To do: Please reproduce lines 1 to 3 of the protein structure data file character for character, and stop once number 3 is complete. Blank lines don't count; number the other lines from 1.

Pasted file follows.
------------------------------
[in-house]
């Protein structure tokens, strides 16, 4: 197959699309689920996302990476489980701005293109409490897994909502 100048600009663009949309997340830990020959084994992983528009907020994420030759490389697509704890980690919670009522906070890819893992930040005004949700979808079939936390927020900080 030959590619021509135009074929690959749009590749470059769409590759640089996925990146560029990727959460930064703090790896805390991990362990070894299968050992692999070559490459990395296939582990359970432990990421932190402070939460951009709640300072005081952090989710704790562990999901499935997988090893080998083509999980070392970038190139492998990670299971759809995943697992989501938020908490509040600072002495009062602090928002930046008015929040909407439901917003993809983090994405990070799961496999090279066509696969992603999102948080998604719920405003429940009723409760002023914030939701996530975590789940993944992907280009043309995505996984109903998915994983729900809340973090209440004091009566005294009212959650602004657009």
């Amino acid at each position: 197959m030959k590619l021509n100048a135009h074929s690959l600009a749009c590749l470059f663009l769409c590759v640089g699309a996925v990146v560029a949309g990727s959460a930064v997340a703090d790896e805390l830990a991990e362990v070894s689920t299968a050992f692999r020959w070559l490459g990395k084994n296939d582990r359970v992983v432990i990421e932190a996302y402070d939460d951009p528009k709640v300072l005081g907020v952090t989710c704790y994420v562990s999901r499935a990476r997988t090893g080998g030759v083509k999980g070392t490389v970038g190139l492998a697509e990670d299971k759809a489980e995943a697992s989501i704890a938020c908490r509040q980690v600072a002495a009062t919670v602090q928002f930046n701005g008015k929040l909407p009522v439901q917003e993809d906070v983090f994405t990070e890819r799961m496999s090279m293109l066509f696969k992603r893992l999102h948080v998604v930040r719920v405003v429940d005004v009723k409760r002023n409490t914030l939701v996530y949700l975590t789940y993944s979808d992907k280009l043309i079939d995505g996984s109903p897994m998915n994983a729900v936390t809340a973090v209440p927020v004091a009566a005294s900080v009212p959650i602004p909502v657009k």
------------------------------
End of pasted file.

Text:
[in-house]
């Protein structure tokens, strides 16, 4: 197959699309689920996302990476489980701005293109409490897994909502 100048600009663009949309997340830990020959084994992983528009907020994420030759490389697509704890980690919670009522906070890819893992930040005004949700979808079939936390927020900080 030959590619021509135009074929690959749009590749470059769409590759640089996925990146560029990727959460930064703090790896805390991990362990070894299968050992692999070559490459990395296939582990359970432990990421932190402070939460951009709640300072005081952090989710704790562990999901499935997988090893080998083509999980070392970038190139492998990670299971759809995943697992989501938020908490509040600072002495009062602090928002930046008015929040909407439901917003993809983090994405990070799961496999090279066509696969992603999102948080998604719920405003429940009723409760002023914030939701996530975590789940993944992907280009043309995505996984109903998915994983729900809340973090209440004091009566005294009212959650602004657009």
């Amino acid at each position: 197959m030959k590619l021509n100048a135009h074929s690959l600009a749009c590749l470059f663009l769409c590759v640089g699309a996925v990146v560029a949309g990727s959460a930064v997340a703090d790896e805390l830990a991990e362990v070894s689920t299968a050992f692999r020959w070559l490459g990395k084994n296939d582990r359970v992983v432990i990421e932190a996302y402070d939460d951009p528009k709640v300072l005081g907020v952090t989710c704790y994420v562990s999901r499935a990476r997988t090893g080998g030759v083509k999980g070392t490389v970038g190139l492998a697509e990670d299971k759809a489980e995943a697992s989501i704890a938020c908490r509040q980690v600072a002495a009062t919670v602090q928002f930046n701005g008015k929040l909407p009522v439901q917003e993809d906070v983090f994405t990070e890819r799961m496999s090279m293109l066509f696969k992603r893992l999102h948080v998604v930040r719920v405003v429940d005004v009723k409760r002023n409490t914030l939701v996530y949700l975590t789940y993944s979808d992907k280009l043309i079939d995505g996984s109903p897994m998915n994983a729900v936390t809340a973090v209440p927020v004091a009566a005294s900080v009212p959650i602004p909502v657009k």